The Yale Law Journal


The Early Jurisprudence of Justice Sotomayor

17 Mar 2014

Sonia Sotomayor’s first five years on the Court


Justice Sotomayor and the Supreme Court’s Certiorari Process

Robert M. Yablon

The Supreme Court’s certiorari process is generally a black box. Occasionally, however, Justices issue statements explaining their dissent from or concurrence in the denial of certiorari. Since she joined the Court, Justice Sotomayor has produced more of these statements than any of her colleagues. …


Secrecy, Intimacy, and Workable Rules: Justice Sotomayor Stakes Out the Middle Ground in United States v. Jones

Miriam H. Baer

In this Essay, Professor Miriam Baer focuses on Justice Sotomayor’s concurrence in United States v. Jones, which has attracted widespread notice due to Justice Sotomayor’s suggestion that the Court reconsider its reasonable expectation of privacy test and the related third-party doctrine. Professor …


Justice Sotomayor and Criminal Justice in the Real World

Rachel E. Barkow

As part of the symposium to reflect on Justice Sotomayor’s first five years on the Supreme Court, this Essay explores Justice Sotomayor’s contributions to the Court’s criminal law jurisprudence. Professor Rachel Barkow argues that Justice Sotomayor’s prior experience working on criminal law cases as…


Reading Michigan v. Bryant, “Reading” Justice Sotomayor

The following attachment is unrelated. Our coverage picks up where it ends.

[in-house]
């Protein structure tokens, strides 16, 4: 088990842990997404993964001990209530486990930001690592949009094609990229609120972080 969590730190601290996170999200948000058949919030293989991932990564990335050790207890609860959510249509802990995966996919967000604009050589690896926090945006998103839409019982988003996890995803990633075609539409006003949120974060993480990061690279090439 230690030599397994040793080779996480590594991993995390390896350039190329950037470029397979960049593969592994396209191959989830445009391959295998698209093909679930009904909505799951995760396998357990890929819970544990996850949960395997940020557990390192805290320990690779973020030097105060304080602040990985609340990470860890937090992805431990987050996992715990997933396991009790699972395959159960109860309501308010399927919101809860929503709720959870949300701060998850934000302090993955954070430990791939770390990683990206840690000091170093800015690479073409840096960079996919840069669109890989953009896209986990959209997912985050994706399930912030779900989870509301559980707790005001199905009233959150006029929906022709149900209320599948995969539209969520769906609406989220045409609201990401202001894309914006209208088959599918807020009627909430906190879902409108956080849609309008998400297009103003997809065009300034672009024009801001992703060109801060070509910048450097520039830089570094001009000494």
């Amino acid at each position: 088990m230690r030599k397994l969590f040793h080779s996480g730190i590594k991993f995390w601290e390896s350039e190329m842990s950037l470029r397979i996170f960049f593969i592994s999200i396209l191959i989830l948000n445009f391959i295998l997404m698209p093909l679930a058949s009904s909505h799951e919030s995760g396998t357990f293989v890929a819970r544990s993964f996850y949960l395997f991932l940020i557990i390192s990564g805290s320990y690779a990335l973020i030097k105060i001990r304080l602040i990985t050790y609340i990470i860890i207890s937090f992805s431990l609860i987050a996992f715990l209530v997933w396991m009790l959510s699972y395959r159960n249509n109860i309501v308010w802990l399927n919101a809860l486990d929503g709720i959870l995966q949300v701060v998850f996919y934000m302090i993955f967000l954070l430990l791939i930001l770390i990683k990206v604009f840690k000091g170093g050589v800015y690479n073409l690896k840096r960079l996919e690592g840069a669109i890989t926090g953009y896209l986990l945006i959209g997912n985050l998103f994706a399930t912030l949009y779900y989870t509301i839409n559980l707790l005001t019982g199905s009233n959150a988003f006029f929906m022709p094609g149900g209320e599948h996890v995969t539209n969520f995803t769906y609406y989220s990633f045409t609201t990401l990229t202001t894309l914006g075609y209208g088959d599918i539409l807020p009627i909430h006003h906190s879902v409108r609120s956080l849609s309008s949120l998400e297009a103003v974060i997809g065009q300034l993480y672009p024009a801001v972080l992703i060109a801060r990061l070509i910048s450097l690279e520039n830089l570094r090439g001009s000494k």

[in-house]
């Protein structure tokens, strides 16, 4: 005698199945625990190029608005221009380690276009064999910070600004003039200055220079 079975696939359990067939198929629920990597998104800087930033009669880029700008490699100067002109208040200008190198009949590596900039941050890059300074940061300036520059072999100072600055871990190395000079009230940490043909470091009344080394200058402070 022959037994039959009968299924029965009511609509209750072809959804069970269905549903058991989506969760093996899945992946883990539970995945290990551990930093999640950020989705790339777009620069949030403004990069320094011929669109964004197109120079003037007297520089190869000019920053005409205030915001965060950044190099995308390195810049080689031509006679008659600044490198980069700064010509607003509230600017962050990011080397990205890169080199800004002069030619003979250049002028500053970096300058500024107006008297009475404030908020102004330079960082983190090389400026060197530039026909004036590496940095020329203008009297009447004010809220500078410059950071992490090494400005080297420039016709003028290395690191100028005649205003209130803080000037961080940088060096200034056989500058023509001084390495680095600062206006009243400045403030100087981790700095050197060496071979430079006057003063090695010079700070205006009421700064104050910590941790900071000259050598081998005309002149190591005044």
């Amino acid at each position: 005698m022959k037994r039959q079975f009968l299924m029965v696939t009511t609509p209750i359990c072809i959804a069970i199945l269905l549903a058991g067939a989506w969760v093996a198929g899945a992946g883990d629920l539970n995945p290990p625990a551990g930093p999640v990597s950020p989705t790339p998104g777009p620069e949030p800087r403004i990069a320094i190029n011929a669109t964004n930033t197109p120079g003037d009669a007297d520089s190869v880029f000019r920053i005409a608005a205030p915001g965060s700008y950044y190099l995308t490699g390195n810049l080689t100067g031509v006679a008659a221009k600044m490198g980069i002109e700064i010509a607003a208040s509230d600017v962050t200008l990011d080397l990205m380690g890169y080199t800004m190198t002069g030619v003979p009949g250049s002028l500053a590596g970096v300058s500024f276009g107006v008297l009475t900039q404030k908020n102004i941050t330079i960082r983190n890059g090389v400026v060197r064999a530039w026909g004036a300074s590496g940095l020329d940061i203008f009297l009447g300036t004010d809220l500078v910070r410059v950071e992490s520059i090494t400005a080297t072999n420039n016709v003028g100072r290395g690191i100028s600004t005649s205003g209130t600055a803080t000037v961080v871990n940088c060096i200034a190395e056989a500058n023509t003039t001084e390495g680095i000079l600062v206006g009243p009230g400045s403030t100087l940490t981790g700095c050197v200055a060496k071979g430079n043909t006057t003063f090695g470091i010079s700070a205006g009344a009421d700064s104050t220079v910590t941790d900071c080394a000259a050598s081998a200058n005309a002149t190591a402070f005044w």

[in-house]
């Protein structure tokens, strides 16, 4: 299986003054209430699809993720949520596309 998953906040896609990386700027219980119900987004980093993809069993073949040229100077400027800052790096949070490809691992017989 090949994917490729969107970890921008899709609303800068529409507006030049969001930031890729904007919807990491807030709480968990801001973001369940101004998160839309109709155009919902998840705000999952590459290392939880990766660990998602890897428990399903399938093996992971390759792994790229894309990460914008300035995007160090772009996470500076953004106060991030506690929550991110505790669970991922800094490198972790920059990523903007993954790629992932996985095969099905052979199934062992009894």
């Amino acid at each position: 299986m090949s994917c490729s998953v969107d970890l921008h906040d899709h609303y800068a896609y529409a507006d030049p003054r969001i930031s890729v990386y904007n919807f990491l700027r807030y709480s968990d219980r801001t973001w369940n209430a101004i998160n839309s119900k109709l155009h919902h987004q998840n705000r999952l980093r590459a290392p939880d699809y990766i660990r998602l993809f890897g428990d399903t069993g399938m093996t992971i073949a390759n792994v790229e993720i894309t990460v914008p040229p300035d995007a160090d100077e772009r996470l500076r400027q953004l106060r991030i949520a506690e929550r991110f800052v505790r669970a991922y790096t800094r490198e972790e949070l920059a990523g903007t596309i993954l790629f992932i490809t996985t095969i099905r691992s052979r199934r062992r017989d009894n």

I. Bennett Capers

What are we to make of Justice Sotomayor’s criminal procedure jurisprudence? In this Essay, Professor I. Bennett Capers attempts to answer that question by offering three readings of her Confrontation Clause decision in Michigan v. Bryant. All three close readings, coupled with details from her memo…


The People’s Justice?

David Fontana

Over the past few decades, the liberal Justices on the Supreme Court have made their most notable extrajudicial communications about the Constitution in academic venues discussing academic issues. This has limited their appeal to broader audiences. In this Essay, Professor David Fontana explores the…


Sotomayor’s Supreme Court Race Jurisprudence: “Fidelity to the Law”

Tanya Katerí Hernández

During the Senate confirmation hearings for Justice Sonia Sotomayor, concerns were persistently raised about her ability to be impartial. In this Essay, Professor Hernández argues that the Supreme Court’s race-related jurisprudence illuminates Justice Sotomayor’s continued commitment to her stated j…


Uniformity and Integrity in Immigration Law: Lessons from the Decisions of Justice (and Judge) Sotomayor

Cristina M. Rodriguez

Though courts and scholars emphasize the importance of uniformity in the interpretation and application of federal immigration law, systemic complexity makes its achievement elusive. In the immigration opinions she has drafted to date on the Supreme Court, as well as in her extensive work reviewing …


Justice Sotomayor and the Jurisprudence of Procedural Justice

Tracey L. Meares & Tom R. Tyler

In this Essay, Professors Tyler and Meares highlight the ways in which recent social science research supports the model of jurisprudence articulated by Justice Sotomayor. Her model defines building identification with political and legal institutions as an important goal for the Court.  It further …


A Conversation with Justice Sotomayor

Justice Sonia Sotomayor & Linda Greenhouse

On February 3, 2014, Justice Sonia Sotomayor delivered the James A. Thomas Lecture at Yale Law School. This transcript is adapted (with slight editing) from that lecture, which took the form of a conversation between Justice Sotomayor and Linda Greenhouse. The lecture touched on topics including Jus…